A $350 million national settlement with Publicis Health seeks to resolve investigations into the global marketing and communications firm’s role in the prescription opioid crisis.
Virginia will receive $7.82 million from the settlement to help address the opioid crisis.
In agreeing to the terms of the settlement, Publicis recognized the harm its conduct caused, and that the agreement will provide communities hit the hardest by the opioid epidemic more financial support for treatment and recovery, establishing lasting infrastructure, and, ultimately, saving lives. The company will also disclose on a public website thousands of internal documents detailing its work for opioid companies, like Purdue Pharma, and will stop accepting client work related to opioid-based Schedule II or Schedule III controlled substances.
“The opioid epidemic has impacted every community in Virginia, destroying relationships and tearing apart families. Although it is impossible to quantify the value of the lives lost, I’m glad that my office has secured $7.82 million to go toward education, prevention, and recovery efforts,” Miyares said.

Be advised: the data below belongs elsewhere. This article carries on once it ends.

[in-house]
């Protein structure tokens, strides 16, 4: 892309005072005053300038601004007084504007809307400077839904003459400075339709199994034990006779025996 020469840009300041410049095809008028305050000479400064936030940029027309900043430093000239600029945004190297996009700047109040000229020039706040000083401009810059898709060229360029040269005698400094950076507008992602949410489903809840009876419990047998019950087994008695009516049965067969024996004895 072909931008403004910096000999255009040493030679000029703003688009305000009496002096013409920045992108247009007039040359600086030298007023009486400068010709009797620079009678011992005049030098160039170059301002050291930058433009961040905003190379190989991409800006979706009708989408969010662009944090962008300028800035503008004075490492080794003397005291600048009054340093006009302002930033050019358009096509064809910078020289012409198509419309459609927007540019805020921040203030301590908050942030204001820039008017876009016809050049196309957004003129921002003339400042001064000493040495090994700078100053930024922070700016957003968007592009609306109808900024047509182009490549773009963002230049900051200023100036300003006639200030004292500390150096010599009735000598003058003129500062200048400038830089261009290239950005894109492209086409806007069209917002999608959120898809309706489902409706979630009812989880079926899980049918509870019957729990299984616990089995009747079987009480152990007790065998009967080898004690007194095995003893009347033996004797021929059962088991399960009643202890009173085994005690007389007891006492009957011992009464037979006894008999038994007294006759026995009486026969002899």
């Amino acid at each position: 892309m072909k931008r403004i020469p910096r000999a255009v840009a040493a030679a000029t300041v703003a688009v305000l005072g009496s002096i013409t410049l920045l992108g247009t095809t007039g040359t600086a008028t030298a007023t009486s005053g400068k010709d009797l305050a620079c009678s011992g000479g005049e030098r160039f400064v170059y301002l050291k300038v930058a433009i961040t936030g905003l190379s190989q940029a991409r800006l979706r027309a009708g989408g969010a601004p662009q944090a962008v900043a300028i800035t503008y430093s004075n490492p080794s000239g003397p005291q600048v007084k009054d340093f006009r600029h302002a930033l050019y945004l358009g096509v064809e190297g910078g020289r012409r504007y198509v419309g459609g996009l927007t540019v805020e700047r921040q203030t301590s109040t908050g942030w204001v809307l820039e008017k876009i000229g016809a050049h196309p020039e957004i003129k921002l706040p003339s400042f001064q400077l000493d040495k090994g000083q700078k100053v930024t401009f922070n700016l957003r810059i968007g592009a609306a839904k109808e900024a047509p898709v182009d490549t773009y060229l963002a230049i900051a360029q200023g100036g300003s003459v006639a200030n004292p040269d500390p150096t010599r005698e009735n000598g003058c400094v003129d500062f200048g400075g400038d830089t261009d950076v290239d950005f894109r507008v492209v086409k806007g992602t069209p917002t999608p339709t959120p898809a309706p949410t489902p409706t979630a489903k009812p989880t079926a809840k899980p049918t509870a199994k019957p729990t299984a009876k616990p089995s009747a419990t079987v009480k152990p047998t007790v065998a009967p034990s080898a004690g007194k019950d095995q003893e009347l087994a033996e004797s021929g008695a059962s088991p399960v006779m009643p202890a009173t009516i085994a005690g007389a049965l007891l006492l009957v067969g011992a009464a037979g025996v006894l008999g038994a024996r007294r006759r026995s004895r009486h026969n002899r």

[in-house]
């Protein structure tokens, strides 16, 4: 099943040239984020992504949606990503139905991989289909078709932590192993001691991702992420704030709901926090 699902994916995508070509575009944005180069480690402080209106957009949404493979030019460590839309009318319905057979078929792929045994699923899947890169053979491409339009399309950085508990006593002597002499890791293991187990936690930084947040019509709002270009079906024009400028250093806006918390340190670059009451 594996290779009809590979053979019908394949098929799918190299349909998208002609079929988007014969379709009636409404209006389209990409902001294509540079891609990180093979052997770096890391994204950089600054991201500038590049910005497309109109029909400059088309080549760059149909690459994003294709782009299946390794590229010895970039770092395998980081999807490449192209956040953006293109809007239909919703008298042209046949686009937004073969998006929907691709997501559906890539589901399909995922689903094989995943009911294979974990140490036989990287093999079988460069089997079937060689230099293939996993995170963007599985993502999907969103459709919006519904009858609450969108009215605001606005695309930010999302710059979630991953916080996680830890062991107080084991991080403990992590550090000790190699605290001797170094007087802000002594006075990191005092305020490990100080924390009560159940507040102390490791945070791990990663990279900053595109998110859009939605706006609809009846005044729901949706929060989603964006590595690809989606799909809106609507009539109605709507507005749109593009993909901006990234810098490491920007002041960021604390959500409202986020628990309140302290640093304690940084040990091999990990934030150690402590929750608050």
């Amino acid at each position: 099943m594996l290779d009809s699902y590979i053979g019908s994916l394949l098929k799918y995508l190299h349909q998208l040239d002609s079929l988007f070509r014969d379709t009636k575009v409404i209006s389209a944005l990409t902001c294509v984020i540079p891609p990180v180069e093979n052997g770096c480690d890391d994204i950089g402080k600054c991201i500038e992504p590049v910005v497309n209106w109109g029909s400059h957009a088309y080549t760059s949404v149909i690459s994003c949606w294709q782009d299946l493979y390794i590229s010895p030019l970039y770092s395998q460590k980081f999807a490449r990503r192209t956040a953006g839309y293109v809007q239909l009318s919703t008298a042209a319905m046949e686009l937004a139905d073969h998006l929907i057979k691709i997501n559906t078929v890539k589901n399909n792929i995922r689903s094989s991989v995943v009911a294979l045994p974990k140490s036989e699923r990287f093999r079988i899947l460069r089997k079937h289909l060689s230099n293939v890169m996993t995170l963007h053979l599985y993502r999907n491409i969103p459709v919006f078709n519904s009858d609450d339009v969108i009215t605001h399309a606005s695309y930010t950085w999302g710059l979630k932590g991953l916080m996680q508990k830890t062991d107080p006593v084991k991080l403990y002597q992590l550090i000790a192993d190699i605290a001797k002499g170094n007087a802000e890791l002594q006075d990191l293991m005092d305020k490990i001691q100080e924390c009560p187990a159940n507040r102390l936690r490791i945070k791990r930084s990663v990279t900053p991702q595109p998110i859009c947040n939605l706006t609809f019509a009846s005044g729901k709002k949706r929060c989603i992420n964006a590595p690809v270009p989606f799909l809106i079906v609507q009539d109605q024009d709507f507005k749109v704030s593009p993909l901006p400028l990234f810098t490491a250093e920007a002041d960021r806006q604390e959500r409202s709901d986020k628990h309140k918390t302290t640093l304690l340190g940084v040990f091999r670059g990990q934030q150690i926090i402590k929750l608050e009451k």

Today’s filings illustrate how Publicis’ work contributed to the crisis by helping Purdue Pharma and other opioid manufacturers market and sell opioids. Court documents detail how Publicis acted as Purdue’s agency of record for all its branded opioid drugs, including OxyContin, and even developed sales tactics relying on farming data from private recordings of personal health-related in-office conversations between patients and providers. The company was also instrumental in Purdue’s decision to market OxyContin to providers on patient’s electronic health records.
Virginia has so far secured more than $1 billion in legal settlements with drug manufacturers and others for their roles in the crisis.
Colorado led the multistate group during this investigation and was joined on an executive committee by the attorneys general of California, Connecticut, Idaho, Massachusetts, New York, North Carolina, Oregon, Tennessee and Vermont. They are joined by the attorneys general from all states, territories and the District of Columbia.